Which should come first: a growth plan developed by the neighborhood or an upzone for developers?
The answer was obvious to some of the people who showed up Sept. 8 at a Seattle City Council hearing on a proposed ordinance that would govern how the city goes about updating its 10-year-old neighborhood plans.
The plan itself should come first, some of the 21 speakers told members of the council's Planning, Land Use and Neighborhood Committee, which is considering raising heights this year in various areas of the city. The planning should also be driven by the community: Many said that a neighborhood advisory committee proposed to oversee the planning and make recommendations to the mayor would remove citizens from the process, giving the city, not residents, control of the plans.
"There appears to be a plan to change the zoning before updating the plans," said Daphne Schneider, a resident of the NewHolly community in Rainier Valley. "I think that's backwards and just totally undermines any value the plan has. It doesn't make any sense."
The bill, which the planning committee may vote on Sept. 10, would lift a budget proviso that the council placed on a proposal by Mayor Greg Nickels to spend roughly $1 million to hire staff in various departments and move forward with creating status reports on the city's existing 38 neighborhood plans by the end of 2009.
Work would also start immediately on revising neighborhood plans in three specific locations: the areas around the light-rail stations on Beacon Hill and at NewHolly and Mount Baker in Rainier Valley. Plan updates would follow between 2009 and 2011 in other neighborhoods with light rail or transit stations.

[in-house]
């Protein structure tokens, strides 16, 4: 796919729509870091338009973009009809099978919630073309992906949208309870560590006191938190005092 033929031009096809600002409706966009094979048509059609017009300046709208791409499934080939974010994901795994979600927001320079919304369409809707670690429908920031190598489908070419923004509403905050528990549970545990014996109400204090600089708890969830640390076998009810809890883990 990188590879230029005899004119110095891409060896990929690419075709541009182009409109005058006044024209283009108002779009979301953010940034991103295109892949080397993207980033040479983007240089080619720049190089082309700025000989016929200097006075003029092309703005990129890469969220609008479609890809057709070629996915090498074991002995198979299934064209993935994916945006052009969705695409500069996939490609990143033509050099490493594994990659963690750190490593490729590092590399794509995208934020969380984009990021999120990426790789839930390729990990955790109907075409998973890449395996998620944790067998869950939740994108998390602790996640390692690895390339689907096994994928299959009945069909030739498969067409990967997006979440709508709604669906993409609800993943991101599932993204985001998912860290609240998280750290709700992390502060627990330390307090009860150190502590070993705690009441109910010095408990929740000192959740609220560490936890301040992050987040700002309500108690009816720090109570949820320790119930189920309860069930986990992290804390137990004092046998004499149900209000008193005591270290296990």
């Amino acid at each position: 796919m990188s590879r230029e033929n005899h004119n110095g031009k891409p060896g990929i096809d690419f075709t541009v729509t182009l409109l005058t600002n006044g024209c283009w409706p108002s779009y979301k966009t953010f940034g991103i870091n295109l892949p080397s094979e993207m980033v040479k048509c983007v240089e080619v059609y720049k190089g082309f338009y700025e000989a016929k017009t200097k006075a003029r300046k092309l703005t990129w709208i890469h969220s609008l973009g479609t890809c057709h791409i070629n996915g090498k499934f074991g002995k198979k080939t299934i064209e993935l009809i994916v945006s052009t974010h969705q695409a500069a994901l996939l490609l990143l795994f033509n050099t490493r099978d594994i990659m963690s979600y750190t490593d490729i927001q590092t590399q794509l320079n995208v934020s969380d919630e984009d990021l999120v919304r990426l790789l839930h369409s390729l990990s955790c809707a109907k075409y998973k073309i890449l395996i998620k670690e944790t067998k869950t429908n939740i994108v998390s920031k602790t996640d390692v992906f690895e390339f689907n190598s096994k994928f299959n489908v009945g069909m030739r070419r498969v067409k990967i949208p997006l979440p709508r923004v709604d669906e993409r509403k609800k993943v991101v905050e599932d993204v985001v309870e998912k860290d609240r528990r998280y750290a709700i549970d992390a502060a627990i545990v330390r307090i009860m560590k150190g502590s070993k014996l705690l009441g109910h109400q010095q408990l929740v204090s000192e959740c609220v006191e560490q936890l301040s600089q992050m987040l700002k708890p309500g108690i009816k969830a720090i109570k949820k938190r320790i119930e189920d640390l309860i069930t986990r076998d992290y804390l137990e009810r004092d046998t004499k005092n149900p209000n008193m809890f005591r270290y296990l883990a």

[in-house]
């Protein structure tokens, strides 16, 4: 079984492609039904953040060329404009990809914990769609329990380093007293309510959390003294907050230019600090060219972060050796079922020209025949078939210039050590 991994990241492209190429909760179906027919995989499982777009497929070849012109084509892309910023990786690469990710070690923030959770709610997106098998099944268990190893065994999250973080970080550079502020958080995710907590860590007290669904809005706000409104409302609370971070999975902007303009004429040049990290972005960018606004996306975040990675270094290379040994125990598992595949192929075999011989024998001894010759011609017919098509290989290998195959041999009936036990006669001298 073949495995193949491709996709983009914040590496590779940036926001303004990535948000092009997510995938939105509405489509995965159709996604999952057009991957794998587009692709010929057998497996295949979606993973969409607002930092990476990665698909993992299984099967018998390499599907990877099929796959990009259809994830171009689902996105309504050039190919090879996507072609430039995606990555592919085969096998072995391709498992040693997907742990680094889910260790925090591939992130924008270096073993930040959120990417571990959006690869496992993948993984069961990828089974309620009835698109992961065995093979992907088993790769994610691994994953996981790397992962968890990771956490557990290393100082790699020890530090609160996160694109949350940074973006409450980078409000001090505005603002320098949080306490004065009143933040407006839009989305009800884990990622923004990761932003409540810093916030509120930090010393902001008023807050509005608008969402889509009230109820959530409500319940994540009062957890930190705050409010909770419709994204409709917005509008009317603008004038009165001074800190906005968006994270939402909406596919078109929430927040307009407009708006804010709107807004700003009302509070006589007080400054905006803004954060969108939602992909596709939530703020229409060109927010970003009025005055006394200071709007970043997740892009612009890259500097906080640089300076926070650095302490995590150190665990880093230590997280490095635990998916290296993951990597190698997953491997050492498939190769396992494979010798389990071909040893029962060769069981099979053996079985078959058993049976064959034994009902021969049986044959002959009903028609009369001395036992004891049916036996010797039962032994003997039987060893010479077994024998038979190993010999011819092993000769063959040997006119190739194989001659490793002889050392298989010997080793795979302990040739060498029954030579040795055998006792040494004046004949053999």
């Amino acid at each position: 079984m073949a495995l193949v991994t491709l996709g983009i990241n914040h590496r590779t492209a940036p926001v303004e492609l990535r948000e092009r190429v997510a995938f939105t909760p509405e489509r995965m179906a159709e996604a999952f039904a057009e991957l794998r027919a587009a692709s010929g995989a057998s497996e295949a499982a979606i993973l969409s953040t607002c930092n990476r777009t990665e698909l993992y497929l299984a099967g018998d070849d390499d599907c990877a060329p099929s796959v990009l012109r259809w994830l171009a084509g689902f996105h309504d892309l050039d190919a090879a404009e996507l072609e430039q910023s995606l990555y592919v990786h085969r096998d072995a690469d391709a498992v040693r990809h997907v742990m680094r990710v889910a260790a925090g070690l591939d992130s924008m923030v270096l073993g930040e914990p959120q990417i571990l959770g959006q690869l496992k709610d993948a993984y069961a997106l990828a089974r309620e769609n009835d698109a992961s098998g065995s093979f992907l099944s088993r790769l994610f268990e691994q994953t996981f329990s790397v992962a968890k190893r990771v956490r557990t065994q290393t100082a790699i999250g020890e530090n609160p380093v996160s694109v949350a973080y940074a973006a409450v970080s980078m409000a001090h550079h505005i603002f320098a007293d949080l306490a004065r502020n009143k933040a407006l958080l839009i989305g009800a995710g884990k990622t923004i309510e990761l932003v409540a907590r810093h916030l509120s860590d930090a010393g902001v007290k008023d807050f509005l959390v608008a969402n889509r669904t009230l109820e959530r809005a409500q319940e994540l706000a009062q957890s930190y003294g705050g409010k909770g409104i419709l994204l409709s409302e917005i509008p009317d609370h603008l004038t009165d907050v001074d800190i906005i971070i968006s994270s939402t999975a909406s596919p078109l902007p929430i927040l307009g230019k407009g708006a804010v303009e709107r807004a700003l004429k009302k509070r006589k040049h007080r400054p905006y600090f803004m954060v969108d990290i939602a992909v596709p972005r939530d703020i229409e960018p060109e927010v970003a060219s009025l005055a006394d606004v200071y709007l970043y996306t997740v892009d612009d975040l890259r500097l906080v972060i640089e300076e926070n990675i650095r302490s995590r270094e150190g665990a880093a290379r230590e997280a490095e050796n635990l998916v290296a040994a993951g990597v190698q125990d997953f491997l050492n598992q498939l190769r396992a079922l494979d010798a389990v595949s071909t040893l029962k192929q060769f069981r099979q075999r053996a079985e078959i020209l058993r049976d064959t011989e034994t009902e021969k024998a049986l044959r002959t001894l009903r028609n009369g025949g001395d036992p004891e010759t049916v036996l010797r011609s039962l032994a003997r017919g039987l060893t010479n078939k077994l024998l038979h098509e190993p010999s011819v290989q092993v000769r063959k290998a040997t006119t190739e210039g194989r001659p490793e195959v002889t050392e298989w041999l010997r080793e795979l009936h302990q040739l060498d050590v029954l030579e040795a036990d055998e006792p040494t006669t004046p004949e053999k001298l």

While some endorsed starting with the light-rail station areas, others said the process would put tremendous pressure on Rainier Valley residents to increase development and density. "I don't want my neighbors to be caught in a catch-22 where we've already got the surface light rail and now we're expected to add the same amount of density [as] other neighborhoods that are getting tunnel alignments," said Ruth Korkowski, a North Rainier resident.
A resolution accompanying the bill calls for the Neighborhood Plan Advisory Committee, or NPAC, to convene Nov. 15 with representatives from 13 of the city's district councils, two members of the Seattle Planning Commission, and seven at-large members, four of them to be selected by Mayor Greg Nickels and three by the City Council.
"I'm very concerned [that this] legislation takes away the say of the neighborhoods. Instead, a committee of others will be formed who will ultimately decide what is best for the community," said Ron Momoda, a resident of Rainier Valley.
"It's a very bad first step and is a bad indicator of the way this is going to go," said Capitol Hill resident Dennis Saxman. "The NPAC is advisory," he said, "and the mayor will not be obliged to follow their recommendations."